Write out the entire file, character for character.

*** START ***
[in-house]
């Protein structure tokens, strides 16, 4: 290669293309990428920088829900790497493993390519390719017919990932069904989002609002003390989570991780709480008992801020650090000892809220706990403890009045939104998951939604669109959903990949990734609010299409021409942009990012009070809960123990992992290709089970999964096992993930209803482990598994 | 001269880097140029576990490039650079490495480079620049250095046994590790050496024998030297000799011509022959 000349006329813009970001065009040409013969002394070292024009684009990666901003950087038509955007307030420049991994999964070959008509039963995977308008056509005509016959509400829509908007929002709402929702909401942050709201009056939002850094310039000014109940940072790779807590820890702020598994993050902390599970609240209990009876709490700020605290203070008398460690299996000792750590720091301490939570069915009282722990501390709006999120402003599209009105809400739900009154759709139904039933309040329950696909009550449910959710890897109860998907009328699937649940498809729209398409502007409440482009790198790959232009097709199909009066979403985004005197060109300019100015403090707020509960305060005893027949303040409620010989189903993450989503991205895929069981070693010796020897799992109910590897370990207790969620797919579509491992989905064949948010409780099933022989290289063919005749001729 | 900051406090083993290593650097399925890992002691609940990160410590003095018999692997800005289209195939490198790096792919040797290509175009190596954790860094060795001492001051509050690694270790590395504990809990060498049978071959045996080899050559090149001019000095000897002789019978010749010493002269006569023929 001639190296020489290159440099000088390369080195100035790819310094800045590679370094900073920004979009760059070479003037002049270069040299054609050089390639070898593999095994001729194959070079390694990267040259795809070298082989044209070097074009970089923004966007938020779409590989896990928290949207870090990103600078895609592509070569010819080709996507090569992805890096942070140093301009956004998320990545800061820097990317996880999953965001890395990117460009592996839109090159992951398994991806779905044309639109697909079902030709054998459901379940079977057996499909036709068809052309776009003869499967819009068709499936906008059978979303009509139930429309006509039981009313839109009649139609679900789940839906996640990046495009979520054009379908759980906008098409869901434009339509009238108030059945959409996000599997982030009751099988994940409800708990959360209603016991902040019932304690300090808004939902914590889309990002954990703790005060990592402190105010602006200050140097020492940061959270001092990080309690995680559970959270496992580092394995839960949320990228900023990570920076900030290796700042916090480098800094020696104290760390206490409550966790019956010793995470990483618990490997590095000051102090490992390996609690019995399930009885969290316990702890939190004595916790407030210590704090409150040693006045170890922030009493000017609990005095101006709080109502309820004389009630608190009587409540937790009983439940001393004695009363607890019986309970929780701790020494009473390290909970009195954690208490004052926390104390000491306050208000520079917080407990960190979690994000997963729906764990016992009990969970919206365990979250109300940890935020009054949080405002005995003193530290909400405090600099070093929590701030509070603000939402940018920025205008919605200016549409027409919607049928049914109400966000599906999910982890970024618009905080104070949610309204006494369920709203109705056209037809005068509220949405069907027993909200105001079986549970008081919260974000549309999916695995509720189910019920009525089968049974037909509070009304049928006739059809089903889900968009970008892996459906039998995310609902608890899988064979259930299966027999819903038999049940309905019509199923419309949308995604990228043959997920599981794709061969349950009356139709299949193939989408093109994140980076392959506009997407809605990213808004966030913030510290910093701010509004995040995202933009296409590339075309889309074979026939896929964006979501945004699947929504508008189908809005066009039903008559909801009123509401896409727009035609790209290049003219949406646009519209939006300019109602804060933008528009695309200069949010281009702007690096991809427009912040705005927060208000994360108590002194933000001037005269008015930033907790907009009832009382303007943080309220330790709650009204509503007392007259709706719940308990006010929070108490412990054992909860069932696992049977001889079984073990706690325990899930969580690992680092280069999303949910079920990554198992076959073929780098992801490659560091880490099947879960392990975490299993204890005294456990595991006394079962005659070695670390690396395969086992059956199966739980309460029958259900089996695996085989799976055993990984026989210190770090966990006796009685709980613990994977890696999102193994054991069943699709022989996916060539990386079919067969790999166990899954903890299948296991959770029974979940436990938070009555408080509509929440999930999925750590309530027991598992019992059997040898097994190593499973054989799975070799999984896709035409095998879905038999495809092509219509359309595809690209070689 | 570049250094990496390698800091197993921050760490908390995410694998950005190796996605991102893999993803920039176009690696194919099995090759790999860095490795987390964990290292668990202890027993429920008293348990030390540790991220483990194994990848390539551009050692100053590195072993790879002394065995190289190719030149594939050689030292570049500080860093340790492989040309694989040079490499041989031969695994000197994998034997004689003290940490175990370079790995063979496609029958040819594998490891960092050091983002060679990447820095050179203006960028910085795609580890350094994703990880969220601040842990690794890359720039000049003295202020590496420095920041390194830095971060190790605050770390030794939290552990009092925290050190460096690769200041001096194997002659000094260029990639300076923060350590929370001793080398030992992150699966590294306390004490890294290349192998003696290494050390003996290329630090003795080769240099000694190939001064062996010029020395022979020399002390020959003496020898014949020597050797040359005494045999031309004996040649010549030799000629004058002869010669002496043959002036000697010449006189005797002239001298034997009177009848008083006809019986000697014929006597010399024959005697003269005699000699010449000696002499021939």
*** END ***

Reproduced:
[in-house]
């Protein structure tokens, strides 16, 4: 290669293309990428920088829900790497493993390519390719017919990932069904989002609002003390989570991780709480008992801020650090000892809220706990403890009045939104998951939604669109959903990949990734609010299409021409942009990012009070809960123990992992290709089970999964096992993930209803482990598994 | 001269880097140029576990490039650079490495480079620049250095046994590790050496024998030297000799011509022959 000349006329813009970001065009040409013969002394070292024009684009990666901003950087038509955007307030420049991994999964070959008509039963995977308008056509005509016959509400829509908007929002709402929702909401942050709201009056939002850094310039000014109940940072790779807590820890702020598994993050902390599970609240209990009876709490700020605290203070008398460690299996000792750590720091301490939570069915009282722990501390709006999120402003599209009105809400739900009154759709139904039933309040329950696909009550449910959710890897109860998907009328699937649940498809729209398409502007409440482009790198790959232009097709199909009066979403985004005197060109300019100015403090707020509960305060005893027949303040409620010989189903993450989503991205895929069981070693010796020897799992109910590897370990207790969620797919579509491992989905064949948010409780099933022989290289063919005749001729 | 900051406090083993290593650097399925890992002691609940990160410590003095018999692997800005289209195939490198790096792919040797290509175009190596954790860094060795001492001051509050690694270790590395504990809990060498049978071959045996080899050559090149001019000095000897002789019978010749010493002269006569023929 001639190296020489290159440099000088390369080195100035790819310094800045590679370094900073920004979009760059070479003037002049270069040299054609050089390639070898593999095994001729194959070079390694990267040259795809070298082989044209070097074009970089923004966007938020779409590989896990928290949207870090990103600078895609592509070569010819080709996507090569992805890096942070140093301009956004998320990545800061820097990317996880999953965001890395990117460009592996839109090159992951398994991806779905044309639109697909079902030709054998459901379940079977057996499909036709068809052309776009003869499967819009068709499936906008059978979303009509139930429309006509039981009313839109009649139609679900789940839906996640990046495009979520054009379908759980906008098409869901434009339509009238108030059945959409996000599997982030009751099988994940409800708990959360209603016991902040019932304690300090808004939902914590889309990002954990703790005060990592402190105010602006200050140097020492940061959270001092990080309690995680559970959270496992580092394995839960949320990228900023990570920076900030290796700042916090480098800094020696104290760390206490409550966790019956010793995470990483618990490997590095000051102090490992390996609690019995399930009885969290316990702890939190004595916790407030210590704090409150040693006045170890922030009493000017609990005095101006709080109502309820004389009630608190009587409540937790009983439940001393004695009363607890019986309970929780701790020494009473390290909970009195954690208490004052926390104390000491306050208000520079917080407990960190979690994000997963729906764990016992009990969970919206365990979250109300940890935020009054949080405002005995003193530290909400405090600099070093929590701030509070603000939402940018920025205008919605200016549409027409919607049928049914109400966000599906999910982890970024618009905080104070949610309204006494369920709203109705056209037809005068509220949405069907027993909200105001079986549970008081919260974000549309999916695995509720189910019920009525089968049974037909509070009304049928006739059809089903889900968009970008892996459906039998995310609902608890899988064979259930299966027999819903038999049940309905019509199923419309949308995604990228043959997920599981794709061969349950009356139709299949193939989408093109994140980076392959506009997407809605990213808004966030913030510290910093701010509004995040995202933009296409590339075309889309074979026939896929964006979501945004699947929504508008189908809005066009039903008559909801009123509401896409727009035609790209290049003219949406646009519209939006300019109602804060933008528009695309200069949010281009702007690096991809427009912040705005927060208000994360108590002194933000001037005269008015930033907790907009009832009382303007943080309220330790709650009204509503007392007259709706719940308990006010929070108490412990054992909860069932696992049977001889079984073990706690325990899930969580690992680092280069999303949910079920990554198992076959073929780098992801490659560091880490099947879960392990975490299993204890005294456990595991006394079962005659070695670390690396395969086992059956199966739980309460029958259900089996695996085989799976055993990984026989210190770090966990006796009685709980613990994977890696999102193994054991069943699709022989996916060539990386079919067969790999166990899954903890299948296991959770029974979940436990938070009555408080509509929440999930999925750590309530027991598992019992059997040898097994190593499973054989799975070799999984896709035409095998879905038999495809092509219509359309595809690209070689 | 570049250094990496390698800091197993921050760490908390995410694998950005190796996605991102893999993803920039176009690696194919099995090759790999860095490795987390964990290292668990202890027993429920008293348990030390540790991220483990194994990848390539551009050692100053590195072993790879002394065995190289190719030149594939050689030292570049500080860093340790492989040309694989040079490499041989031969695994000197994998034997004689003290940490175990370079790995063979496609029958040819594998490891960092050091983002060679990447820095050179203006960028910085795609580890350094994703990880969220601040842990690794890359720039000049003295202020590496420095920041390194830095971060190790605050770390030794939290552990009092925290050190460096690769200041001096194997002659000094260029990639300076923060350590929370001793080398030992992150699966590294306390004490890294290349192998003696290494050390003996290329630090003795080769240099000694190939001064062996010029020395022979020399002390020959003496020898014949020597050797040359005494045999031309004996040649010549030799000629004058002869010669002496043959002036000697010449006189005797002239001298034997009177009848008083006809019986000697014929006597010399024959005697003269005699000699010449000696002499021939």